Erek bought them drinks. They moved to the back room, which was outfitted with pool tables and darts. Erek looked at the pictures on the walls—a rodeo poster, a framed sketch of cattle grazing. He tried not to study her face. Her skin looked lovely and dark, her cheeks a little fuller, but she looked good with extra weight.

“How was the drive?” she said.

“Long.”

“How many hours did it take you?”

“Twenty-six. I listened to books on tape.”

It made her laugh. “I can’t imagine you doing that,” she said.

He shrugged and took a sip of his beer. “It’s the truth.”

“What did you listen to?”

“Self-help.”

“Come on.”

He grinned. She shook her head.

“You should see the place I got,”he said. “It’s small, but it has some land.”

She didn’t say anything.

“You should see it.”

“You don’t have to put it that way,” she said.

Order your copy of Issue No. 108.

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‘Artificial Islands’ by Earle McCartney, ZYZZYVA No. 107, Fall Issue

fall-2016-1Oh, I have suffered with those that I saw suffer! A brave vessel, who had, no doubt, some noble creature in her, dashed all to pieces! —Miranda, The Tempest

The day began with the smell of coffee and the sound of my father knocking around in the kitchen. I pulled aside the curtain to find the big dipper shining bright above the meadow, a pearly patch of sky marking the spot where the sun was about to come up. I listened. Refrigerator door. Rummaged silverware. A sheet of tinfoil ripped from the roll. My father was making sandwiches. I screamed.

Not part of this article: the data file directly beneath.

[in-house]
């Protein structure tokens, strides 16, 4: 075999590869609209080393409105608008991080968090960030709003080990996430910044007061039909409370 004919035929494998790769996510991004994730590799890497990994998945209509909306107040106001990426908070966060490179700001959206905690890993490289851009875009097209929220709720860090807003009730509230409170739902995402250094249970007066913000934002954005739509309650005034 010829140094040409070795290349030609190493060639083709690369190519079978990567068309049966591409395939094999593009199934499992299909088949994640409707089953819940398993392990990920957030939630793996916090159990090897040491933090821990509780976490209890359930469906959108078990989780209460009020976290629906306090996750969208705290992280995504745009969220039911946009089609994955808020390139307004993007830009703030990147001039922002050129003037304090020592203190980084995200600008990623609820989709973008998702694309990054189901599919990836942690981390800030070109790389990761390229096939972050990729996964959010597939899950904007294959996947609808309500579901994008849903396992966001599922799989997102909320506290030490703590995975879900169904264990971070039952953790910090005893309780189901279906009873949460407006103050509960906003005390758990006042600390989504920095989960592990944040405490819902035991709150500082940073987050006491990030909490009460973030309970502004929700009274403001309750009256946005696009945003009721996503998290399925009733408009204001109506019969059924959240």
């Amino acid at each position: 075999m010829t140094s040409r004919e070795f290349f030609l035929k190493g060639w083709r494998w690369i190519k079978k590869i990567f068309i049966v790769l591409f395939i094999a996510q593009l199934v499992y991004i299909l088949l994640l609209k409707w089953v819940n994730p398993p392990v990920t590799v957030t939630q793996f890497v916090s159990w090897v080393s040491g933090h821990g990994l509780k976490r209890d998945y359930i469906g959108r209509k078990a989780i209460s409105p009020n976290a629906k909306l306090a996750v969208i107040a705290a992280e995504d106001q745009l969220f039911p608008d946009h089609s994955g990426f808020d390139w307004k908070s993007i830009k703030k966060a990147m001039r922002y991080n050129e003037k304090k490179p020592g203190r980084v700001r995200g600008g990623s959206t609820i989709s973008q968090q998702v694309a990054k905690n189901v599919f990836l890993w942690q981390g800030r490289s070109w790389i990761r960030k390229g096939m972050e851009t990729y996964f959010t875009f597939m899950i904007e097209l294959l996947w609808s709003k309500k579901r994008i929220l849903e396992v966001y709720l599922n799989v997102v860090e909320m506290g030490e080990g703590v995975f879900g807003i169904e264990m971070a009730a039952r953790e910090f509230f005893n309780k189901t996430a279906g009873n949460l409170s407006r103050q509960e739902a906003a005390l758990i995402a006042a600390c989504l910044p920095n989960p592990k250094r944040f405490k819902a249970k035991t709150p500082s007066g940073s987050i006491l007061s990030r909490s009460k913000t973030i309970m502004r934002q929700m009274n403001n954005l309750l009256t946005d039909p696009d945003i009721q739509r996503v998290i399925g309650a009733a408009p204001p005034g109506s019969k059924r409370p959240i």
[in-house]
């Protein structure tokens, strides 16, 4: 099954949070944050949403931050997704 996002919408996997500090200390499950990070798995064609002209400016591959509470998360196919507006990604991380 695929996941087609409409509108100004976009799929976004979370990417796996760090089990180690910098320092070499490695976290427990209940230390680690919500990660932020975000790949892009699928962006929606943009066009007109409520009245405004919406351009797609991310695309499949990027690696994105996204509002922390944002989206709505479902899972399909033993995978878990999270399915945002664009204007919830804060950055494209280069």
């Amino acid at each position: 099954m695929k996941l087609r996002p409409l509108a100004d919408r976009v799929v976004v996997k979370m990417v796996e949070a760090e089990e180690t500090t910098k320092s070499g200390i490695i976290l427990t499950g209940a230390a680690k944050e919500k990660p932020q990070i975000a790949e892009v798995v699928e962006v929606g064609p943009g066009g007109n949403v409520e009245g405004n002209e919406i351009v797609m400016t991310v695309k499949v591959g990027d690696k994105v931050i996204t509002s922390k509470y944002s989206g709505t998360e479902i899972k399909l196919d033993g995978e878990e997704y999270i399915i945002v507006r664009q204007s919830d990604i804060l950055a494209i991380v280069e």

The rabbit ears on my TV trembled. This was my brother, Richard, walking like he wanted everyone to know where he was at all times. The door swung open and there he stood, fully dressed, backlit, a hostile figure made of darkness.

“Spider,” he said. “Wake up.”

I made a show of shielding my eyes from the light. “I’m awake.”

“Good,” he said. “Then go back to sleep.”

“But I’m up now.”

“It’s early,” he said. “You were screaming.”

“I was?”

He examined with disgust the segment of my room laid bare by the light from the hall. With his foot, he closed a book that sat open on the  floor. “I’ve got a big day ahead of me,” he said. “Go back to sleep. No more shouting. No more nightmares.”

But I had no intention of going back to sleep. I counted to a thousand, giving Richard time to settle into breakfast and to tell my father that I’d had another nightmare—I’d been having them all summer, ever since my grandfather died—and then I pulled out my ponytail, rubbed my hands all over my hair to make myself look extra unsettled, and joined my brother and father in the kitchen.

My father leaned against the counter sipping coffee from a teacup, the portable radio at his elbow murmuring the marine weather forecast. Richard held his face about an inch above his cereal bowl, mouth open, spoon in hand. From his frozen expression, I knew that he could see what I was up to.

“Miranda, honey,” my father said. “Are you OK?”

“I’m fine,” I said. “I’ll be all right.”

“No, no, no, no, no,” Richard said.

“But I don’t think I can get back to sleep.”

“No, no, no!”